pros: exciting, every day is different, rewarding, plentiful job opportunities (shortage of MH Nurses atm), really varied job prospects upon graduation (lots of clinical areas in mental health which you can go into), extra grant for studying Mental Health Nursing (all nursing courses in England get a £5000 a year non-repayable grant, but since MH is a specialist subject & mental health nurses are in such high demand, you'll get an extra £1000 a year just for studying mental health nursing), patient contact (in its very essence, you're building very personal therapeutic relationships with patients which is a great privilege.), nursing is like one big family so you will probably find you'll form a close rapport with your colleagues on the course, tutors, mentors, and other student nurses from elsewhere too!
cons: it's a very intense degree (as with all nursing & healthcare fields), you can see/hear very upsetting things (but you'll be well-supported by your placement area, uni and friends on the course), you get less holiday & free time than students on other degrees (usually two weeks for xmas, two weeks for easter then a few weeks for summer).

Upon qualifying, yes you have your choice of what area you want to go into, it's just a case of locating & applying for a job in that area! So if you want to work in children's mental health, you can pursue CAMHS as a career. But on the course, no... there's not much chance of you just working with children. The beauty of MH Nursing is that we cover all ages, so you'll get placement opportunities across the entirety of the lifespan from children & adolescents to older adults.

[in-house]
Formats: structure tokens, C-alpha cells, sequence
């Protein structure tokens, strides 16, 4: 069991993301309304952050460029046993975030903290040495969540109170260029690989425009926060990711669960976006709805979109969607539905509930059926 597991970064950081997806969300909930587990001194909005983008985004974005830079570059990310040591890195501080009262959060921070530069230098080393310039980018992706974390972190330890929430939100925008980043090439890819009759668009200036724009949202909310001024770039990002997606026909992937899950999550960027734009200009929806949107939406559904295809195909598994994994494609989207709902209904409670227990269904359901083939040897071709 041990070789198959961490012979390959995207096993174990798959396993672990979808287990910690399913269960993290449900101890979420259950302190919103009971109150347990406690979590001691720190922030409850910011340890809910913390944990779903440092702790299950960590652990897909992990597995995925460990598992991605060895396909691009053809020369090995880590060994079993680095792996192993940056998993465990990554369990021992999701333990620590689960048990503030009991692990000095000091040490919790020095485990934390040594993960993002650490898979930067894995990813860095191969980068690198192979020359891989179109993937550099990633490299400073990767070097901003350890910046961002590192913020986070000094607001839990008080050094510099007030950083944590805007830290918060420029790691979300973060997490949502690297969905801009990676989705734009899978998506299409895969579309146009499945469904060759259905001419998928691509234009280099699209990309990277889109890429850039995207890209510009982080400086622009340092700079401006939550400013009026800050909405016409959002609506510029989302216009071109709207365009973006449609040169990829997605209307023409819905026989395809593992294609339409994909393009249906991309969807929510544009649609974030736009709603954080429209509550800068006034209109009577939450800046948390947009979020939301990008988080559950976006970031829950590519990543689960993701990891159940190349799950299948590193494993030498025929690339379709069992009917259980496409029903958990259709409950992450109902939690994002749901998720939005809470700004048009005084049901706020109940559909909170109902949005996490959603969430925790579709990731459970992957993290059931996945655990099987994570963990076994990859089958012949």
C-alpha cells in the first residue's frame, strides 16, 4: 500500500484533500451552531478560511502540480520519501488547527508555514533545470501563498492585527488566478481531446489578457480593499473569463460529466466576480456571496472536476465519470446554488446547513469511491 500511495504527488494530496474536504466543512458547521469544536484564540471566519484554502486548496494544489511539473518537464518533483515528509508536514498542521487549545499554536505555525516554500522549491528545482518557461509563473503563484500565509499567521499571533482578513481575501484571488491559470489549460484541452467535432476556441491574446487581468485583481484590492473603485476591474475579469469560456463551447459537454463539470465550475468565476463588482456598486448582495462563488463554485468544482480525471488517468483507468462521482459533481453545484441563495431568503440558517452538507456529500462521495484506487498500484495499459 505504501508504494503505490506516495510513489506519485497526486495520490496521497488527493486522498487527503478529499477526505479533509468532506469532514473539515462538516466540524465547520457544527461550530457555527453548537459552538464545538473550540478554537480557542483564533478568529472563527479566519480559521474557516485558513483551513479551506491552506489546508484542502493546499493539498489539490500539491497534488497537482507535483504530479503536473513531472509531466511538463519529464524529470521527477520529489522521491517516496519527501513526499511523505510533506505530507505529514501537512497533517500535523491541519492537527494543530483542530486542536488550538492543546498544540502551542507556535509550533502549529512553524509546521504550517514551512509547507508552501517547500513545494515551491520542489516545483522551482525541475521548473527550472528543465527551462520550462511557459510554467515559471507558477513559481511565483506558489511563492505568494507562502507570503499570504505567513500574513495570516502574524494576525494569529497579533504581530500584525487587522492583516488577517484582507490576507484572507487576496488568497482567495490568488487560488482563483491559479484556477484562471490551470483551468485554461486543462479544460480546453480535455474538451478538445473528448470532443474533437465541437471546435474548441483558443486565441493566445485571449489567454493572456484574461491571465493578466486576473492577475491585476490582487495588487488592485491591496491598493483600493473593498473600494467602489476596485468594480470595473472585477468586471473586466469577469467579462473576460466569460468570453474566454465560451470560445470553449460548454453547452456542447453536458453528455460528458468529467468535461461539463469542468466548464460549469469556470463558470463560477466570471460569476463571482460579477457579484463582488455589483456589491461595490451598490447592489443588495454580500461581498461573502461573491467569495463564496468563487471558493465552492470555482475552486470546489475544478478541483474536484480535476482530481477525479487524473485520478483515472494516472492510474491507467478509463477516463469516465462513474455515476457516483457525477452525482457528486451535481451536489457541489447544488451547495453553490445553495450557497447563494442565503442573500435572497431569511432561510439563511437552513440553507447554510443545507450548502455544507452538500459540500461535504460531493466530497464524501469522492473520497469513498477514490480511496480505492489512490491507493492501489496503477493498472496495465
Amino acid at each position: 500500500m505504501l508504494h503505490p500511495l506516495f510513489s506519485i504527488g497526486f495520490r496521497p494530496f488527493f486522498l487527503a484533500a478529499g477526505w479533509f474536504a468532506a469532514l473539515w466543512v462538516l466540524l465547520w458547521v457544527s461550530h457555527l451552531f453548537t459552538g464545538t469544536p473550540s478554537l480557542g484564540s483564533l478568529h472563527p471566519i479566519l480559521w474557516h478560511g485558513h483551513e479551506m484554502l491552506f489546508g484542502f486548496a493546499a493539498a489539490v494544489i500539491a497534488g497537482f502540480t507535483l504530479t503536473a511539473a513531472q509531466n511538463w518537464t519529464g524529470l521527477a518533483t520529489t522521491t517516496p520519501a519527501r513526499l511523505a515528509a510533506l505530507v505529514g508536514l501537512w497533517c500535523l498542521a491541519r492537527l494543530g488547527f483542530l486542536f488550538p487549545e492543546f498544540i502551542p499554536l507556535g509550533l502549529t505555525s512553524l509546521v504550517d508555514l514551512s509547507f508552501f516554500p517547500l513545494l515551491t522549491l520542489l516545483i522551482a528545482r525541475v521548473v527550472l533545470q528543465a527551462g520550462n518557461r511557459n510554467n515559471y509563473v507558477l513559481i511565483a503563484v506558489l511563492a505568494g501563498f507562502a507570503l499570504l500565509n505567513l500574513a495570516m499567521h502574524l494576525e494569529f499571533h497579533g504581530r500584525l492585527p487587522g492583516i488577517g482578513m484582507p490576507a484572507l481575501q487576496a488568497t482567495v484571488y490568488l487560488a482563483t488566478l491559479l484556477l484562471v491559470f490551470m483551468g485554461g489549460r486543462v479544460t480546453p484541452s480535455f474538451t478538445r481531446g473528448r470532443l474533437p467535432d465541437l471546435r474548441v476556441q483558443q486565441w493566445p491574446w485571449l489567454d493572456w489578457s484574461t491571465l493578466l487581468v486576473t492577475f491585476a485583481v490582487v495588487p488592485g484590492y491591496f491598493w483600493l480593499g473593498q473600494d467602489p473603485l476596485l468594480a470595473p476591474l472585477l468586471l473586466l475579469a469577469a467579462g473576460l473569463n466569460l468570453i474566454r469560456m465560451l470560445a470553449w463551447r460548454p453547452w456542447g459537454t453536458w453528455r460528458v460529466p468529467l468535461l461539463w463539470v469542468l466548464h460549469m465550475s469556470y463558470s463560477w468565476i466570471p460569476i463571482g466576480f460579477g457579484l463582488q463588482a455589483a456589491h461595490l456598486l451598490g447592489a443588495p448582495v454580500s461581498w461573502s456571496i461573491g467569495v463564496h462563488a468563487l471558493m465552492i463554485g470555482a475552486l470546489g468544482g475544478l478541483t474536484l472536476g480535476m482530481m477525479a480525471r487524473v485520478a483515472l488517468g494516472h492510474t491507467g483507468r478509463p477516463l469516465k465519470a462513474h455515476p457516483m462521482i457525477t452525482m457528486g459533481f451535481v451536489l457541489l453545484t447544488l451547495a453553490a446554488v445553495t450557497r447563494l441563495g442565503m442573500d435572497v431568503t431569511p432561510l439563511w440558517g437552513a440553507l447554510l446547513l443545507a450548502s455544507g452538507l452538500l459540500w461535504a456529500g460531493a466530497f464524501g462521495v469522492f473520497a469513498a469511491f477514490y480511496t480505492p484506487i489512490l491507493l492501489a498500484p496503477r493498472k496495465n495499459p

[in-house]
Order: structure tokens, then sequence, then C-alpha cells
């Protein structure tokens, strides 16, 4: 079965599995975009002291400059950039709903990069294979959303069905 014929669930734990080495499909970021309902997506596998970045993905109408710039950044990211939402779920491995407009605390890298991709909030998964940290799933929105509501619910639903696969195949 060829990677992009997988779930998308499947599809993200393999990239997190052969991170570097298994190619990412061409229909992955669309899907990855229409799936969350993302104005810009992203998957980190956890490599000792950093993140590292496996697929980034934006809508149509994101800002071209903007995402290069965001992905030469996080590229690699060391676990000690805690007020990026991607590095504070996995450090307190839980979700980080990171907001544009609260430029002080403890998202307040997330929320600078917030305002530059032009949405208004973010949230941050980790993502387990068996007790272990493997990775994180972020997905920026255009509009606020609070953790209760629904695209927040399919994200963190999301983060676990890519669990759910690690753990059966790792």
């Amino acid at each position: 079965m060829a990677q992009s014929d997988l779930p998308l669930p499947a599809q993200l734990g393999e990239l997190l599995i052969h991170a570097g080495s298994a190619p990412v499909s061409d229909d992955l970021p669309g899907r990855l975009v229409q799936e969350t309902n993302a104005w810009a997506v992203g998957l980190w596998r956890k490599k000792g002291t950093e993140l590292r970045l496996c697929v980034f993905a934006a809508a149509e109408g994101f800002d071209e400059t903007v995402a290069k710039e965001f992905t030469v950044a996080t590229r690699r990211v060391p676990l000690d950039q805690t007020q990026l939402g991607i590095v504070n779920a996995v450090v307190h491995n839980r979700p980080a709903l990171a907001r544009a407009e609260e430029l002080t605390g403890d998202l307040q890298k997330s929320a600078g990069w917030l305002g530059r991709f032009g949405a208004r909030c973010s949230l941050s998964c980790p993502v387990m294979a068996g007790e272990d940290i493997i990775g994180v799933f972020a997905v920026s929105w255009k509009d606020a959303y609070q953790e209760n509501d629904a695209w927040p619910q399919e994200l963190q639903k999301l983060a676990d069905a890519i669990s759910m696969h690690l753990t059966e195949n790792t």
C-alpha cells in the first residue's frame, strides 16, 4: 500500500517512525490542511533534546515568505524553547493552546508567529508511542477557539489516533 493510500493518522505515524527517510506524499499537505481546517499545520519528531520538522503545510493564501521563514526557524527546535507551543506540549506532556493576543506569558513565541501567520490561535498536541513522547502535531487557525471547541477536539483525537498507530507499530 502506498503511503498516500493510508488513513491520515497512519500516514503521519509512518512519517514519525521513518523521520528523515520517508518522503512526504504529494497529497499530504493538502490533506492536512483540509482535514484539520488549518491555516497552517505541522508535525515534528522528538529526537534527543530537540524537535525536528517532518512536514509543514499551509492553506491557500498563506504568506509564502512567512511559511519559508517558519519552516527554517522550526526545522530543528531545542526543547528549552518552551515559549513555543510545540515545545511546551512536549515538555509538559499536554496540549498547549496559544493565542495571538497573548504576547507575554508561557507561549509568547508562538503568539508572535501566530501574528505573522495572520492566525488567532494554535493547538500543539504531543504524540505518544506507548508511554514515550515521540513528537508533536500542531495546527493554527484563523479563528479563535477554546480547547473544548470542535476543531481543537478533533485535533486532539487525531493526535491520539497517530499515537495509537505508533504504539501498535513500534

If you want to work with children, maybe consider children's nursing. But you need to weigh up (if your interests lie in mental health, specifically MH of children) whether you'd be interested in/happy to undertake placements in children's medicine - this could be children's surgical wards, children's cancer care, children's hospice care, neonatal care etc. For instance, personally I want to work with children after qualifying in Community CAMHS, but chose MH field over children's field because I would find it too upsetting to be on a medical ward for children. Its an entirely personal choice
Hi. I am also interested in mental health nursing.

Can I ask a few questions? What A-Levels did you take? I am thinking of changing English Language to Psychology/Sociology to pursue this.
My other options are EPQ, Maths and Business (I know; not really relevant).
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moosec
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(Original post by jxnna01)
Hi. I am also interested in mental health nursing.

Can I ask a few questions? What A-Levels did you take? I am thinking of changing English Language to Psychology/Sociology to pursue this.
My other options are EPQ, Maths and Business (I know; not really relevant).
Of course! Ask away, anything at all!
I took A Levels in Creative Writing, Travel & Tourism and Film Studies lol... totally not relevant to mental health nursing at all. After my A Levels I went to uni and got a degree in Sound Design as well😂
At interview, they were more interested in my personal values & transferable skills than the specific subjects I’d studied ☺️
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B.Davies 99
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(Original post by moosec)